In this post, Gavin Inglis reflects on how the student experience has been improved in ‘the spaces in between’ in-person and online teaching. Gavin is Director of Digital Education at the Centre for Open Learning. This post is part of the January and February Learning & Teaching Enhancement Theme: Online/hybrid enhancements in teaching practice.
In 2020/2021, the Centre for Open Learning (COL) made the swift pivot to online teaching. The move foregrounded existing conversations about what form teaching could take, but those conversations initially had to take second place to ‘survival mode’-thinking. The English Language pre-sessional means COL is busy when other departments have an opportunity to pause; and since the Centre relies on Guaranteed Hours staff to teach many of its diverse programmes, time for reflection is necessarily limited. This academic year sees the Centre return to in-person teaching whilst retaining a vibrant online offering. As teachers explore the spaces in between, student experience has improved.
David Santiuste, a teacher of History, applied flipped classroom thinking to reshape traditional short courses such as ‘The Wars of the Roses: Politics, Warfare and Society in Late Medieval England’. The elements he used were not in themselves revolutionary: pre-recorded lectures prepare students for weekly interactive tutorials, and asynchronous discussion is available between sessions in an optional web forum. This pattern was common to many short courses.
However, rather than simply recording his existing lectures, David opted for a more compressed format inspired by podcasts. He broke the material into 15-25 minute tightly scripted chunks that students could consume in whatever way suited them. Some students found the accompanying illustrations helped them retain information. Some liked to pause and rewind. One student found he could absorb his medieval politics and warfare best while exercising.
Benefits of this approach first became apparent in the tutorial sessions. David began with a ‘debrief’ of his lecture material, inviting students to tease out key themes for that week and clarify anything that was unclear. The tutorials combined full-class discussion, breakout groups, and quiet reading of sources. This structure is much closer to an in-person class, but variety of activity helped combat online fatigue.
David found that the students arrived at the interactive sessions confident that they had a solid base for further learning. One commented that he felt a new sense of energy around the live sessions, knowing he had already completed the ‘passive’ learning for the week.
This reaction from students was not unique. Many teachers across the Centre reported mid-course feedback of students feeling more engaged with the course materials, and more deeply connected with academic discussion than they had previously felt during on-campus classes.
The Access team examined student experience more directly using a hybrid approach. Access is a part-time programme designed as a bridge to undergraduate study at the College of Humanities, Arts and Social Science. The participants are non-traditional students by definition: some have not completed the usual academic prerequisites, and some are returning after a long break in their formal education. Flexibility is built into the Access Programme; even before COVID-19, students could choose from morning, afternoon or evening classes to suit their work or caring responsibilities.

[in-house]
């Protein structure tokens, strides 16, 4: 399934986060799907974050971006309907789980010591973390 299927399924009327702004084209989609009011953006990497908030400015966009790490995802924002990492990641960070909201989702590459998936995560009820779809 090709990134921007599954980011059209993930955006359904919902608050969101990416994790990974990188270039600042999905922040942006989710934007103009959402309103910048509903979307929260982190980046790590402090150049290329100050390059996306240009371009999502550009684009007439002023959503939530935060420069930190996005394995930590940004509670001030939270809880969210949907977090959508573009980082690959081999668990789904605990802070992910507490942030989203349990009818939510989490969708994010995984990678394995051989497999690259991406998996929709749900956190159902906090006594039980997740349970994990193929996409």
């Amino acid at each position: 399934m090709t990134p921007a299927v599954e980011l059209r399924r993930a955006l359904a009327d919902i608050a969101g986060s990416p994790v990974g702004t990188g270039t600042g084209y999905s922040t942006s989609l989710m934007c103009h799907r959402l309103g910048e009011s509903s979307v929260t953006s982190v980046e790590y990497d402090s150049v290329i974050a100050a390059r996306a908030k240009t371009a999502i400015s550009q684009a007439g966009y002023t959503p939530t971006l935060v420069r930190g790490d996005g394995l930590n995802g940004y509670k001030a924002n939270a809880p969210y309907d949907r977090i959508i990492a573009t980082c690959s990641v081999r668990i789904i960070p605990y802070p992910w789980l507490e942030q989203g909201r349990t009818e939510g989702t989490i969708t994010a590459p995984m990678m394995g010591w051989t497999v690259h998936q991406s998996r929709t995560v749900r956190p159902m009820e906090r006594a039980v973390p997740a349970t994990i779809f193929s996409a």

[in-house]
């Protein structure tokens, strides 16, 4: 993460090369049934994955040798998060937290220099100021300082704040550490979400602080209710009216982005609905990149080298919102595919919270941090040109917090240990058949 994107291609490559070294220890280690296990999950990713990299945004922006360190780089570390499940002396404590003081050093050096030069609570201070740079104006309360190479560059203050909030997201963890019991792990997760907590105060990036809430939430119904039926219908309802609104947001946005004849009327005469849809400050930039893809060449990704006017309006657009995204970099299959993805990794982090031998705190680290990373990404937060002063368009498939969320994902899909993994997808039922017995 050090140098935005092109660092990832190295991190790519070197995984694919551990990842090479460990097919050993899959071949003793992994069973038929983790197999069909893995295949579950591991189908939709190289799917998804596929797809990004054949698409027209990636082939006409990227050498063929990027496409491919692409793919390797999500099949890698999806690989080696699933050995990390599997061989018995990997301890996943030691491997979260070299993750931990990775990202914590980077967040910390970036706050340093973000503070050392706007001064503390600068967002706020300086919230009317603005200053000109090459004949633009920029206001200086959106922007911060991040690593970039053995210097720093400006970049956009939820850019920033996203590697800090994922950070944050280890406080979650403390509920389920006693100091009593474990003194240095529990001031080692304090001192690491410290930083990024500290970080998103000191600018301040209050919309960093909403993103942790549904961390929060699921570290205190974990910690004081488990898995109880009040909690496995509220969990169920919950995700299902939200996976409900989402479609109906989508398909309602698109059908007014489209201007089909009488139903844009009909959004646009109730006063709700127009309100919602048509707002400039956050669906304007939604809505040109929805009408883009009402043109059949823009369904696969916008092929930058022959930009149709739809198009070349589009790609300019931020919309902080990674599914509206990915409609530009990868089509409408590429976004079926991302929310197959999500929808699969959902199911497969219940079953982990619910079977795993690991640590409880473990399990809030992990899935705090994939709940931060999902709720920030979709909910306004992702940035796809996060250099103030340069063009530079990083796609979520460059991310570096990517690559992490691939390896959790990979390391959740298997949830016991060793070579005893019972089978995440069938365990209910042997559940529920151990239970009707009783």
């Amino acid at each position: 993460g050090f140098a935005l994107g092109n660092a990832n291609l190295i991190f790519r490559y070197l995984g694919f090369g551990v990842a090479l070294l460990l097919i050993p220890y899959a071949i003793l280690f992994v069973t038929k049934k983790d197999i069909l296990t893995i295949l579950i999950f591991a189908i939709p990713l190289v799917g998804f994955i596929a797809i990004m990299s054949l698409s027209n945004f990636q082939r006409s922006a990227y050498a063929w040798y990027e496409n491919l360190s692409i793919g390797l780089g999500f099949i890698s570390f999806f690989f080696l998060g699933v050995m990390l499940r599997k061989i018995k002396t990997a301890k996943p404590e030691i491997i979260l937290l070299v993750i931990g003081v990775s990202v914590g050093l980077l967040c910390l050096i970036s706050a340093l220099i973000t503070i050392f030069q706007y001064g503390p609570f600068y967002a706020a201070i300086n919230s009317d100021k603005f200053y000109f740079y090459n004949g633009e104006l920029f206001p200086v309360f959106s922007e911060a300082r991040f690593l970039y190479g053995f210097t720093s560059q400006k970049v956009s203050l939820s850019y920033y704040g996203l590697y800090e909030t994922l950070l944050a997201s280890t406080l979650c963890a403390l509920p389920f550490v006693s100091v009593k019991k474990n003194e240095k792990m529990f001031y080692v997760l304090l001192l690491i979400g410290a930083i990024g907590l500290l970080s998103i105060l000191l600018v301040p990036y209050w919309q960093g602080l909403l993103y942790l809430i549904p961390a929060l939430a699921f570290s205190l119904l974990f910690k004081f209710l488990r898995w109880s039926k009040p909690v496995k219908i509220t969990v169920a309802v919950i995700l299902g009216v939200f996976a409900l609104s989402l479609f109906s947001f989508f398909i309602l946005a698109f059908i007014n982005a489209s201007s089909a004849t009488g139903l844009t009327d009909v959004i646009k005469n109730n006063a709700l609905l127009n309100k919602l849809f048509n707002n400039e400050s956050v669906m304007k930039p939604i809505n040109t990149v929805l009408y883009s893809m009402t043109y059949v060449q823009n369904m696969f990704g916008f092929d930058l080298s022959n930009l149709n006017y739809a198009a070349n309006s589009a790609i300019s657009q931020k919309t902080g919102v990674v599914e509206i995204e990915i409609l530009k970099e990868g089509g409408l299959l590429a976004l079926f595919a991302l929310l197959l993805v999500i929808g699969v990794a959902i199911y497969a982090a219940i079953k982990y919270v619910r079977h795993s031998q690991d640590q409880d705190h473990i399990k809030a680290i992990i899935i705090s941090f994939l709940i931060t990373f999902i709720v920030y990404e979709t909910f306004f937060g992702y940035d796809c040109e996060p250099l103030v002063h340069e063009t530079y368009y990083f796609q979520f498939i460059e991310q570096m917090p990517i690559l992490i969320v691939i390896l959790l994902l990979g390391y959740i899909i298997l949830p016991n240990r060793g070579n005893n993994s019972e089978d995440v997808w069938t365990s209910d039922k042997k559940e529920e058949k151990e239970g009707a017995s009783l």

In December, programme director, Rachael King, convened a focus group with the College Widening Participation team. The group canvassed students about their experience of transitioning from Access to first year undergraduate courses. The option of in-person or online participation allowed connection with students who might not have been able to travel to campus that day.
The formalities of video meetings can be a nuisance, particularly when applied in a hybrid setting. But the focus group found that requiring a raised hand to speak, whether real or virtual, gave the meeting more structure than an in-person, organic discussion, and made space for everybody to express their view. Having a facilitator repeat in-room comments for the online participants provided clarity and velocity to the meeting.
Part of the success of the Widening Participation focus group can be attributed to a briefing Padlet, which asked questions of participants before the meeting. They arrived knowing what to expect, and with contributions already formed. Their side observations were preserved in the comments box. Although these students had worked through the entire 2020/2021 programme together, for the in-person attendees, this was the first time they had met face-to-face.
In the early days of the pandemic, it was necessary to focus on tackling the difficulties presented by an online pivot. But the Centre for Open Learning is now seeing real benefits for students in terms of flexibility, accessibility and engagement. Not every class will become a hybrid one, and the conversations will continue. But insights from the pandemic experience are driving change.
Gavin is Director of Digital Education at COL, and a Teaching Fellow in Creative Writing, specialising in fiction for new media.